Lawton recognized for ‘I Count’
As part of the Dinges Awards Celebration on Thursday, the City of Lawton received a Distinguished Service Award recognizing Lawton-Fort Sill's support of the Homeless Veterans Outreach Campaign.
The award was presented to Lawton Mayor Pro Tem Doug Wells by Gus Rodriguez, Fourth Region President for the Association of the United States Army (AUSA). AUSA's Fourth Region covers the states of Oklahoma, Texas, Arkansas and Louisiana. Rodriguez said he's noticed that Lawton and Fort Sill are one community and he has accepted Lawton-Southwest Oklahoma's template for the "I Count" campaign as a model for the region.
Nate Slate, state president of AUSA, aspires for the local "I Count" to become a model for the national level of AUSA as well. Slate is not only chairman of the Lawton Fort Sill Chamber of Commerce board this year but he has also chaired AUSA's Soldier/Family Council for several years. It was the Soldier/Family Council that put its backing behind the Southwest Oklahoma Continuum of Care in its efforts to do something about the problem of homelessness.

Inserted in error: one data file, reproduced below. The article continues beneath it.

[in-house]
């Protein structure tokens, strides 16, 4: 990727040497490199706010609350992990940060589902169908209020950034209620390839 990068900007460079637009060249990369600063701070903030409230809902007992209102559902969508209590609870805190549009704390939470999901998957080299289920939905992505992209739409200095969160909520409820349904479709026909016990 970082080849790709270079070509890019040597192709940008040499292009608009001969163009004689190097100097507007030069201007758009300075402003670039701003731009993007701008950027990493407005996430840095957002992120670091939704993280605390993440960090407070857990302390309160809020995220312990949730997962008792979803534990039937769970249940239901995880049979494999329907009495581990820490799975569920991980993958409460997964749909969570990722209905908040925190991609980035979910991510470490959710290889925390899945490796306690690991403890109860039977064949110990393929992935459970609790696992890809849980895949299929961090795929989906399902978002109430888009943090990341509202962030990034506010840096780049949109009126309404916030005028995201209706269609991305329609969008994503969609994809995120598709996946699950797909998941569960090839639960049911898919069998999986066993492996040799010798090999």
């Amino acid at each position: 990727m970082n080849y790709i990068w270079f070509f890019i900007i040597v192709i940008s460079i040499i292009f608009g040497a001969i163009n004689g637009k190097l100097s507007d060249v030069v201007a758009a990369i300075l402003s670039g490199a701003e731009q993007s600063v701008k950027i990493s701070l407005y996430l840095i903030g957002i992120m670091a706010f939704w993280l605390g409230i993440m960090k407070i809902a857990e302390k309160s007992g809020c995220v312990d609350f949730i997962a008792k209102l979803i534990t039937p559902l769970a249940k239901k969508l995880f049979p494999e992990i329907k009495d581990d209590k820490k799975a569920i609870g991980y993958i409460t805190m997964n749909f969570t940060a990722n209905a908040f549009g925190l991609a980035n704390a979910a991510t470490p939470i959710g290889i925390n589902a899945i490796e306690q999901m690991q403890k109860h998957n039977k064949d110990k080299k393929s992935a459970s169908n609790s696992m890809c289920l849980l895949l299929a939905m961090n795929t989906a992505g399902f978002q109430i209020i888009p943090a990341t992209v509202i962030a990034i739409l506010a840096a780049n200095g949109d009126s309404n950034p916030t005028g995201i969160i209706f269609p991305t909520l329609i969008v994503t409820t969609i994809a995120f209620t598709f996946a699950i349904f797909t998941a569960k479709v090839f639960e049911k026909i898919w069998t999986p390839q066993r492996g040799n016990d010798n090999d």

The first "I Count" in 2011 bore the theme "Leave No Fallen Comrade." Slate said that since then the number of homeless veterans in Southwest Oklahoma has been slashed by more than 80 percent and overall street homelessness in Lawton has been reduced by 50 percent.
Joe Gallagher, deputy to the commanding general of Fort Sill and the Fires Center of Excellence, said "I Count" is in keeping with the Army's Soldier for Life initiative, the goal of which is to take care of soldiers from the time they're sworn in until they leave this world.
The Distinguished Service Award is a tribute to the city's effort to identify the homeless, and especially homeless veterans, and get them into a more stable living environment. That includes housing, employment, VA benefits, medical care, counseling and anything else they might need.
The city's support was particularly evident on Oct. 6 when, for the first time, the Southwest Oklahoma Continuum of Care and its community partners combined the "I Count" campaign with the Lawton-Southwest Oklahoma Stand Down. Five housing vouchers were set aside specifically for the Stand Down, so that homeless veterans who qualified for assistance could go directly into housing. The source of these vouchers was money that the city gets from Community Development Block Grants, which in turn are broken down into home funds and public service dollars. By 9:40 a.m. Oct. 6, recipients had been identified for all five vouchers.